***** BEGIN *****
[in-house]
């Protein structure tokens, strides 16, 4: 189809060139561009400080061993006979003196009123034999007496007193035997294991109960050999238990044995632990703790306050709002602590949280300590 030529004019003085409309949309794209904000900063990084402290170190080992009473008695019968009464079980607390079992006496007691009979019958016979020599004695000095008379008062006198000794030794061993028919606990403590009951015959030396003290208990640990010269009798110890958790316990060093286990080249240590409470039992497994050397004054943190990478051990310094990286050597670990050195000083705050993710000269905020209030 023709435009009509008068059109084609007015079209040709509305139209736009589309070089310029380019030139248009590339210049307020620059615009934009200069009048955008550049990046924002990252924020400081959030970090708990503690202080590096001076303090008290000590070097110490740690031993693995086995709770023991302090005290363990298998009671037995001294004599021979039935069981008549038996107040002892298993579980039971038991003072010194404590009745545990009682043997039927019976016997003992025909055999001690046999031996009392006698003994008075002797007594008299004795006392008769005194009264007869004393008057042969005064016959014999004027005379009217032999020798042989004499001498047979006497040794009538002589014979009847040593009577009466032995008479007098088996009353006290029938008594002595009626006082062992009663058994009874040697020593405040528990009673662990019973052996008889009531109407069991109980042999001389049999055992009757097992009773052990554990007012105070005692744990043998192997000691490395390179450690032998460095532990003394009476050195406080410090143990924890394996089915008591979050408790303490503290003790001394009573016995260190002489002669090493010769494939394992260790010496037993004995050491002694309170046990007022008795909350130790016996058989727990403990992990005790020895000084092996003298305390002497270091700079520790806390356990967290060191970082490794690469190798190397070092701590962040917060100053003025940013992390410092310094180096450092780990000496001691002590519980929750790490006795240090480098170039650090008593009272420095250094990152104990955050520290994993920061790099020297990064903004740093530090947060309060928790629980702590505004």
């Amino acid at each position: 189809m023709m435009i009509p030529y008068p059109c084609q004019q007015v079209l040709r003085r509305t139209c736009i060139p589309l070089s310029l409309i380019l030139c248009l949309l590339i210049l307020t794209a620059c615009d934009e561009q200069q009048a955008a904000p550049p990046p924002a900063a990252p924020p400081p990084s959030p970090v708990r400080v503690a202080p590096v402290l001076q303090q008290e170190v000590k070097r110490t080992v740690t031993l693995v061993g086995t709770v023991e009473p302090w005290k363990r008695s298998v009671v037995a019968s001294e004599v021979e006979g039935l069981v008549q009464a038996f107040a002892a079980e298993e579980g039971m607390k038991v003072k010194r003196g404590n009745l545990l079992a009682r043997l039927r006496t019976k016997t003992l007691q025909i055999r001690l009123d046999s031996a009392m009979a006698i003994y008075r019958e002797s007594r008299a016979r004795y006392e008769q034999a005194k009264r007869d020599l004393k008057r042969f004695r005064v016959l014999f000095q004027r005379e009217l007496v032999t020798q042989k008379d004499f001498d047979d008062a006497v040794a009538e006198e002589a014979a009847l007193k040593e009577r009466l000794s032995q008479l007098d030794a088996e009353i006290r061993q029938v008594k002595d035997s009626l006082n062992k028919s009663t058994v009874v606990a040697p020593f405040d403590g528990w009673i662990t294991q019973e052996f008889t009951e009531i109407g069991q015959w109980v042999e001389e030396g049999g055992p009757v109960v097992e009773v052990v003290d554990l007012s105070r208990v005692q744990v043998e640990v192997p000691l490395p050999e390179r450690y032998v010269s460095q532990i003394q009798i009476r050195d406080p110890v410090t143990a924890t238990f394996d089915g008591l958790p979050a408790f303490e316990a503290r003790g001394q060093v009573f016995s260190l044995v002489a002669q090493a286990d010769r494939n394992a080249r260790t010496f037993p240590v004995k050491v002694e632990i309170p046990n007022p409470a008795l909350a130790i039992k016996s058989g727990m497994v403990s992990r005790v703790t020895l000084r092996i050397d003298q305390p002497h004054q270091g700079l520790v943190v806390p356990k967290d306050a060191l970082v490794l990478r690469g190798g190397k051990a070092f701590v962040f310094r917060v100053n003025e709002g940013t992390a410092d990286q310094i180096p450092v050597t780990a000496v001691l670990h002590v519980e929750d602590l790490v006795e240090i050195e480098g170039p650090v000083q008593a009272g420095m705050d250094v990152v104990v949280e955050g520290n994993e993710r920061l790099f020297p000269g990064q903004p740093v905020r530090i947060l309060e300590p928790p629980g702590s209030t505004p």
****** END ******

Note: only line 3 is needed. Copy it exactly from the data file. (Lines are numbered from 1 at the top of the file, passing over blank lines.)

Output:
């Amino acid at each position: 189809m023709m435009i009509p030529y008068p059109c084609q004019q007015v079209l040709r003085r509305t139209c736009i060139p589309l070089s310029l409309i380019l030139c248009l949309l590339i210049l307020t794209a620059c615009d934009e561009q200069q009048a955008a904000p550049p990046p924002a900063a990252p924020p400081p990084s959030p970090v708990r400080v503690a202080p590096v402290l001076q303090q008290e170190v000590k070097r110490t080992v740690t031993l693995v061993g086995t709770v023991e009473p302090w005290k363990r008695s298998v009671v037995a019968s001294e004599v021979e006979g039935l069981v008549q009464a038996f107040a002892a079980e298993e579980g039971m607390k038991v003072k010194r003196g404590n009745l545990l079992a009682r043997l039927r006496t019976k016997t003992l007691q025909i055999r001690l009123d046999s031996a009392m009979a006698i003994y008075r019958e002797s007594r008299a016979r004795y006392e008769q034999a005194k009264r007869d020599l004393k008057r042969f004695r005064v016959l014999f000095q004027r005379e009217l007496v032999t020798q042989k008379d004499f001498d047979d008062a006497v040794a009538e006198e002589a014979a009847l007193k040593e009577r009466l000794s032995q008479l007098d030794a088996e009353i006290r061993q029938v008594k002595d035997s009626l006082n062992k028919s009663t058994v009874v606990a040697p020593f405040d403590g528990w009673i662990t294991q019973e052996f008889t009951e009531i109407g069991q015959w109980v042999e001389e030396g049999g055992p009757v109960v097992e009773v052990v003290d554990l007012s105070r208990v005692q744990v043998e640990v192997p000691l490395p050999e390179r450690y032998v010269s460095q532990i003394q009798i009476r050195d406080p110890v410090t143990a924890t238990f394996d089915g008591l958790p979050a408790f303490e316990a503290r003790g001394q060093v009573f016995s260190l044995v002489a002669q090493a286990d010769r494939n394992a080249r260790t010496f037993p240590v004995k050491v002694e632990i309170p046990n007022p409470a008795l909350a130790i039992k016996s058989g727990m497994v403990s992990r005790v703790t020895l000084r092996i050397d003298q305390p002497h004054q270091g700079l520790v943190v806390p356990k967290d306050a060191l970082v490794l990478r690469g190798g190397k051990a070092f701590v962040f310094r917060v100053n003025e709002g940013t992390a410092d990286q310094i180096p450092v050597t780990a000496v001691l670990h002590v519980e929750d602590l790490v006795e240090i050195e480098g170039p650090v000083q008593a009272g420095m705050d250094v990152v104990v949280e955050g520290n994993e993710r920061l790099f020297p000269g990064q903004p740093v905020r530090i947060l309060e300590p928790p629980g702590s209030t505004p």